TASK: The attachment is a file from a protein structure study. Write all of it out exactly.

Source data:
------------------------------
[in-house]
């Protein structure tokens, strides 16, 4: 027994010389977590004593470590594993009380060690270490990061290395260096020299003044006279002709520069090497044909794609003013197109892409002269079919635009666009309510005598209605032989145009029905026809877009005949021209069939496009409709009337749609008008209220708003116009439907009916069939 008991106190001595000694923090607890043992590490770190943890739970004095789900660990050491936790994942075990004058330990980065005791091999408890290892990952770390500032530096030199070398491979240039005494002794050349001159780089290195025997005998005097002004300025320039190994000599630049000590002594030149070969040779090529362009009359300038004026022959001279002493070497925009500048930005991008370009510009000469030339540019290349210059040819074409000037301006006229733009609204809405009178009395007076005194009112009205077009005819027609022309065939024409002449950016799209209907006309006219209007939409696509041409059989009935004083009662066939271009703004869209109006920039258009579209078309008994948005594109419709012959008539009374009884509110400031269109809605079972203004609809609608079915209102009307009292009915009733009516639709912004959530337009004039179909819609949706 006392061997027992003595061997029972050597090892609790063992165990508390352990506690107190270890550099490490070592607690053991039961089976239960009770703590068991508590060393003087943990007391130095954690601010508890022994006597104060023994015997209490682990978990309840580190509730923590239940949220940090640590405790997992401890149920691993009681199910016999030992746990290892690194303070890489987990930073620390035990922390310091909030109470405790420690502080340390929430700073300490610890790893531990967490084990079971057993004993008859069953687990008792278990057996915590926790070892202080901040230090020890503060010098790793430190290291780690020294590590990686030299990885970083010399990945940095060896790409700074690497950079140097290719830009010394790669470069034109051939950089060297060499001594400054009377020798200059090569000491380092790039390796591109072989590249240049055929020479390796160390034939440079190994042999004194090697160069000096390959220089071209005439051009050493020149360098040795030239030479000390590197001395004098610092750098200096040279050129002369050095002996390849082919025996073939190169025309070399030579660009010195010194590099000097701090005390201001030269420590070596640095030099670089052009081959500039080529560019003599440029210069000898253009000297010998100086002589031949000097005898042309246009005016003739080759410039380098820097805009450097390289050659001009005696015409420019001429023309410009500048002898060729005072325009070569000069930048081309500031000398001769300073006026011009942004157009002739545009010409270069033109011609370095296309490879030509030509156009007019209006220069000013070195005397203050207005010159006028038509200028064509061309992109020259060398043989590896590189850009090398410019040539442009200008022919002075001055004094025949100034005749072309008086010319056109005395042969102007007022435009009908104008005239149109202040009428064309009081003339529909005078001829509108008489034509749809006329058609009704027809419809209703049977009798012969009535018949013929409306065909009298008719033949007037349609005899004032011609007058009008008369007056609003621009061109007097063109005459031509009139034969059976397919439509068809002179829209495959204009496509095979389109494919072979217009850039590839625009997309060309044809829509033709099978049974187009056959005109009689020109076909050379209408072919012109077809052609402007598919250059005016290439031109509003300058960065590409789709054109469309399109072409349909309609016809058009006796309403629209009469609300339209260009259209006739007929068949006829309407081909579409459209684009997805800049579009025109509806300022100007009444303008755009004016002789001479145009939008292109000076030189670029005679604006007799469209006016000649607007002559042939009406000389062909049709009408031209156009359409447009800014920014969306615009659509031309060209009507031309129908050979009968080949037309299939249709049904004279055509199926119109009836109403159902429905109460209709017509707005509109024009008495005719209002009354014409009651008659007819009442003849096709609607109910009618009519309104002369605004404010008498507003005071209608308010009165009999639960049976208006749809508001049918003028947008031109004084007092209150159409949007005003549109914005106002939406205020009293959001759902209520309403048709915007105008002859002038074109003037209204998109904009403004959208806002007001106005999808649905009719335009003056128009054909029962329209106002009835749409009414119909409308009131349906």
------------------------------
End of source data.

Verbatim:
[in-house]
């Protein structure tokens, strides 16, 4: 027994010389977590004593470590594993009380060690270490990061290395260096020299003044006279002709520069090497044909794609003013197109892409002269079919635009666009309510005598209605032989145009029905026809877009005949021209069939496009409709009337749609008008209220708003116009439907009916069939 008991106190001595000694923090607890043992590490770190943890739970004095789900660990050491936790994942075990004058330990980065005791091999408890290892990952770390500032530096030199070398491979240039005494002794050349001159780089290195025997005998005097002004300025320039190994000599630049000590002594030149070969040779090529362009009359300038004026022959001279002493070497925009500048930005991008370009510009000469030339540019290349210059040819074409000037301006006229733009609204809405009178009395007076005194009112009205077009005819027609022309065939024409002449950016799209209907006309006219209007939409696509041409059989009935004083009662066939271009703004869209109006920039258009579209078309008994948005594109419709012959008539009374009884509110400031269109809605079972203004609809609608079915209102009307009292009915009733009516639709912004959530337009004039179909819609949706 006392061997027992003595061997029972050597090892609790063992165990508390352990506690107190270890550099490490070592607690053991039961089976239960009770703590068991508590060393003087943990007391130095954690601010508890022994006597104060023994015997209490682990978990309840580190509730923590239940949220940090640590405790997992401890149920691993009681199910016999030992746990290892690194303070890489987990930073620390035990922390310091909030109470405790420690502080340390929430700073300490610890790893531990967490084990079971057993004993008859069953687990008792278990057996915590926790070892202080901040230090020890503060010098790793430190290291780690020294590590990686030299990885970083010399990945940095060896790409700074690497950079140097290719830009010394790669470069034109051939950089060297060499001594400054009377020798200059090569000491380092790039390796591109072989590249240049055929020479390796160390034939440079190994042999004194090697160069000096390959220089071209005439051009050493020149360098040795030239030479000390590197001395004098610092750098200096040279050129002369050095002996390849082919025996073939190169025309070399030579660009010195010194590099000097701090005390201001030269420590070596640095030099670089052009081959500039080529560019003599440029210069000898253009000297010998100086002589031949000097005898042309246009005016003739080759410039380098820097805009450097390289050659001009005696015409420019001429023309410009500048002898060729005072325009070569000069930048081309500031000398001769300073006026011009942004157009002739545009010409270069033109011609370095296309490879030509030509156009007019209006220069000013070195005397203050207005010159006028038509200028064509061309992109020259060398043989590896590189850009090398410019040539442009200008022919002075001055004094025949100034005749072309008086010319056109005395042969102007007022435009009908104008005239149109202040009428064309009081003339529909005078001829509108008489034509749809006329058609009704027809419809209703049977009798012969009535018949013929409306065909009298008719033949007037349609005899004032011609007058009008008369007056609003621009061109007097063109005459031509009139034969059976397919439509068809002179829209495959204009496509095979389109494919072979217009850039590839625009997309060309044809829509033709099978049974187009056959005109009689020109076909050379209408072919012109077809052609402007598919250059005016290439031109509003300058960065590409789709054109469309399109072409349909309609016809058009006796309403629209009469609300339209260009259209006739007929068949006829309407081909579409459209684009997805800049579009025109509806300022100007009444303008755009004016002789001479145009939008292109000076030189670029005679604006007799469209006016000649607007002559042939009406000389062909049709009408031209156009359409447009800014920014969306615009659509031309060209009507031309129908050979009968080949037309299939249709049904004279055509199926119109009836109403159902429905109460209709017509707005509109024009008495005719209002009354014409009651008659007819009442003849096709609607109910009618009519309104002369605004404010008498507003005071209608308010009165009999639960049976208006749809508001049918003028947008031109004084007092209150159409949007005003549109914005106002939406205020009293959001759902209520309403048709915007105008002859002038074109003037209204998109904009403004959208806002007001106005999808649905009719335009003056128009054909029962329209106002009835749409009414119909409308009131349906």